NHS announces closure date for IT agency

IT staff working for the NHS Information Authority (NHSIA) face an uncertain future as the date for the agency's closure was...

IT staff working for the NHS Information Authority (NHSIA) face an uncertain future as the date for the agency's closure was announced last week.

By the end of March 2005 the authority, which managed the development of NHSnet, will close as a result of the Gershon review of the Civil Service in July. The move has raised fears that important knowledge of managing NHS IT could be lost in the closure.

The NHSIA has 900 staff located in offices in Birmingham, Exeter, Winchester, Newcastle, Ruislip, Barnsley, Huntingdon and central London. A total of 253 employees currently provide central service functions from various locations.

The agency's work, including running systems for GP payment and breast cancer screening, will become the responsibility of the National Programme for IT. Responsibility for medical statistics will transfer to the newly formed Health and Social Care Information Centre.

Lynn Grimes, the authority's deputy director of marketing and communications, said, "One of the stated aims of the review is to achieve a 25% reduction in staff so it is inevitable that there will be some redundancies. However we do not currently know the extent.

"We are holding regular monthly face-to-face meetings with our staff and giving them every support during this critical time.

"We are also working with both new organisations to ensure minimum disruption to our business services, customers and staff. And we are working with the wider NHS to ensure that as many staff as possible are redeployed and that key skills are retained."

A spokeswoman for the authority confirmed that no date had been set to notify staff about their future.

The information authority has played an important leadership role in NHS IT, guiding training and change management programmes, included the well-respected Primis project to improve the quality of medical data on GP computer systems.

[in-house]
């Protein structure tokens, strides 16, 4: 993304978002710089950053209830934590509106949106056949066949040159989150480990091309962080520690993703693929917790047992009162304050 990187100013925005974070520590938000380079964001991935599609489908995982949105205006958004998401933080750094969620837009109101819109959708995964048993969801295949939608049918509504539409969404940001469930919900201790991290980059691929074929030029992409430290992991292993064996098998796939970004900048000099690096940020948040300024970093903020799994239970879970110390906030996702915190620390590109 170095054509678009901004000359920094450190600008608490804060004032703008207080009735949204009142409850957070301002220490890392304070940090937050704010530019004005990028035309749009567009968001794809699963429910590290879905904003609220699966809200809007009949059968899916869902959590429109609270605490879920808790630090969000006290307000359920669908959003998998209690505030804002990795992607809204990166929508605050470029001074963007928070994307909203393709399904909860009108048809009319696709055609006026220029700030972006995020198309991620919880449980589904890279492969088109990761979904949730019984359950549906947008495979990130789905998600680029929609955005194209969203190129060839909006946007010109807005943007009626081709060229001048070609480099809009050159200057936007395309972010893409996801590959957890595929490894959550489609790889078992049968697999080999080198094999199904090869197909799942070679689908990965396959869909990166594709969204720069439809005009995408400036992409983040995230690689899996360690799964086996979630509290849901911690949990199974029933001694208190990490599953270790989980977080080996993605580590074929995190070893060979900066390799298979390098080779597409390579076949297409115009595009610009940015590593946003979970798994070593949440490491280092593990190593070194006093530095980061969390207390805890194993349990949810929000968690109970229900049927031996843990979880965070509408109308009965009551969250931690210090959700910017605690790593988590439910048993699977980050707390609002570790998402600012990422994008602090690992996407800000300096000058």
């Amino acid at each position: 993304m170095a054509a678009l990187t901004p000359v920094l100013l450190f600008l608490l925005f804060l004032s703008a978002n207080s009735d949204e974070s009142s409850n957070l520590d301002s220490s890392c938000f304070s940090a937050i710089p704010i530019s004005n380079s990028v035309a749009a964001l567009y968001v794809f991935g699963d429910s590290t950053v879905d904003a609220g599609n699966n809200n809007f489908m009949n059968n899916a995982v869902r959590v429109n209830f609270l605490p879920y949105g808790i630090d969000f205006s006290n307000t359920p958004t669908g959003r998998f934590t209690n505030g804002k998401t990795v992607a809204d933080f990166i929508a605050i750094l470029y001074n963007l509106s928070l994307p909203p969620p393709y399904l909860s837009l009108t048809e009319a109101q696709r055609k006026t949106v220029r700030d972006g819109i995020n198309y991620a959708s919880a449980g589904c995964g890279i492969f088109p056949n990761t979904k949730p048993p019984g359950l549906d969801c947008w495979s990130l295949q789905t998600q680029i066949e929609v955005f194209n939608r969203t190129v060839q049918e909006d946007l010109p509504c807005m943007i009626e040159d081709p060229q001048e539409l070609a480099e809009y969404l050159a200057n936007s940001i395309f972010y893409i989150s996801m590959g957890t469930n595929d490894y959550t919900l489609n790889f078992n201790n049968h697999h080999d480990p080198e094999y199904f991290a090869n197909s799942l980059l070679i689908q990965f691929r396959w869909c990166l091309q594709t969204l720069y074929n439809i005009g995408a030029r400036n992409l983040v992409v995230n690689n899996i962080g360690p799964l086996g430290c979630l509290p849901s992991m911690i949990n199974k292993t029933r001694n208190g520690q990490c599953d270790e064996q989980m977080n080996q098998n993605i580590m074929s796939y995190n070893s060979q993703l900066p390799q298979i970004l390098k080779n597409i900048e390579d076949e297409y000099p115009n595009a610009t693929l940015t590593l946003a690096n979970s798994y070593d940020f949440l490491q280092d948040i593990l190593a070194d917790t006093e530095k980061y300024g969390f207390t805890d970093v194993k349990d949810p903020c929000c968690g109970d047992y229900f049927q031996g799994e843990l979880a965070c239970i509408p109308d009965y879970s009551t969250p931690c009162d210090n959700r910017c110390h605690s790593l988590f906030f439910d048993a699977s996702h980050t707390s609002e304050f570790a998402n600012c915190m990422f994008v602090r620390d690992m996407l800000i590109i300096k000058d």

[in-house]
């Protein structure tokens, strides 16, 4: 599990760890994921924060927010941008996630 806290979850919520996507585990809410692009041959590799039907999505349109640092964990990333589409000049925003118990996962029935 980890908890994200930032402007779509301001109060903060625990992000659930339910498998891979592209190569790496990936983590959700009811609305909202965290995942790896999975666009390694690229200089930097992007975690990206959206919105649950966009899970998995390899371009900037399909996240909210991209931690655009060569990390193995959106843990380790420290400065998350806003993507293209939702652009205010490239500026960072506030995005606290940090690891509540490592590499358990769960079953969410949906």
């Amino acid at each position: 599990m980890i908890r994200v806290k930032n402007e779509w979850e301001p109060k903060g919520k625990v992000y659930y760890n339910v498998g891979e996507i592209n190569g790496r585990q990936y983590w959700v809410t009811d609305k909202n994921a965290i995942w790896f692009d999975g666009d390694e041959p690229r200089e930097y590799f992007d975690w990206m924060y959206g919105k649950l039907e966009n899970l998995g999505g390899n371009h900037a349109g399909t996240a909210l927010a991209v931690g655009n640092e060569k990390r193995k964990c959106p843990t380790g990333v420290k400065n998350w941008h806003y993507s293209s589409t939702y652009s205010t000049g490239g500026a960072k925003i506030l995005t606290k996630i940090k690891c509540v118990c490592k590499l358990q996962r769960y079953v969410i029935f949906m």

"In order to make IT work in the health service you've got to have champions. The role of the information authority was to be that champion," said Paul Goss, director of Silicon Bridge Research, an analyst firm specialising in health IT.

Such champions are essential to manage change in business processes that go with IT implementation of the National Programme for IT, including electronic booking and managing electronic health records, he said.

"A year ago the NHS Modernisation Agency took that role, now that has diminished, then some of it was transferred to the NHSIA and now that has diminished too."

Responsibility for change management is being transferred to clusters of strategic health authorities aligned with the national programme. But with information authority staff still uncertain over their future, Goss was concerned that valuable knowledge of NHS processes could be lost.

"There is still no effective clinical information management force - the skills of motivation and leadership to get devolved and dispersed medical groups to work with IT. With the information authority gone we are left with a bit of a vacuum. Knowledge will be lost, that is inevitable," said Goss.

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